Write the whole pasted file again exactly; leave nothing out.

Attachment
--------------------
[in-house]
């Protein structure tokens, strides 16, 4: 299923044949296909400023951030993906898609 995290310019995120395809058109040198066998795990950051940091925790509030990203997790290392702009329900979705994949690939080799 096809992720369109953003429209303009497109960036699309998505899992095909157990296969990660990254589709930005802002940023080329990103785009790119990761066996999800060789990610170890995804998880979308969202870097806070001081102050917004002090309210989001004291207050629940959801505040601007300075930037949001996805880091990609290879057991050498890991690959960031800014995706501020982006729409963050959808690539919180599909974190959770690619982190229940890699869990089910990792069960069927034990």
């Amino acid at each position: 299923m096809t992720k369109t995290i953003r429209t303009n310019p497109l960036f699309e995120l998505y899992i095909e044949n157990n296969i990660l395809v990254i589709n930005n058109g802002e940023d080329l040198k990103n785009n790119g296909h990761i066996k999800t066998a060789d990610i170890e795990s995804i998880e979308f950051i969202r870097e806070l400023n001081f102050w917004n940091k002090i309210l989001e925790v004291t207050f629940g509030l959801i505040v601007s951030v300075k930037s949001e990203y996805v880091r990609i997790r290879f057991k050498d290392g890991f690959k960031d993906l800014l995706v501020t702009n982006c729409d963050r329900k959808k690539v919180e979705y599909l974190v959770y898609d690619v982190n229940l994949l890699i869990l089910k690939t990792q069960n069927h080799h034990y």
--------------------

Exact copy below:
[in-house]
């Protein structure tokens, strides 16, 4: 299923044949296909400023951030993906898609 995290310019995120395809058109040198066998795990950051940091925790509030990203997790290392702009329900979705994949690939080799 096809992720369109953003429209303009497109960036699309998505899992095909157990296969990660990254589709930005802002940023080329990103785009790119990761066996999800060789990610170890995804998880979308969202870097806070001081102050917004002090309210989001004291207050629940959801505040601007300075930037949001996805880091990609290879057991050498890991690959960031800014995706501020982006729409963050959808690539919180599909974190959770690619982190229940890699869990089910990792069960069927034990």
């Amino acid at each position: 299923m096809t992720k369109t995290i953003r429209t303009n310019p497109l960036f699309e995120l998505y899992i095909e044949n157990n296969i990660l395809v990254i589709n930005n058109g802002e940023d080329l040198k990103n785009n790119g296909h990761i066996k999800t066998a060789d990610i170890e795990s995804i998880e979308f950051i969202r870097e806070l400023n001081f102050w917004n940091k002090i309210l989001e925790v004291t207050f629940g509030l959801i505040v601007s951030v300075k930037s949001e990203y996805v880091r990609i997790r290879f057991k050498d290392g890991f690959k960031d993906l800014l995706v501020t702009n982006c729409d963050r329900k959808k690539v919180e979705y599909l974190v959770y898609d690619v982190n229940l994949l890699i869990l089910k690939t990792q069960n069927h080799h034990y």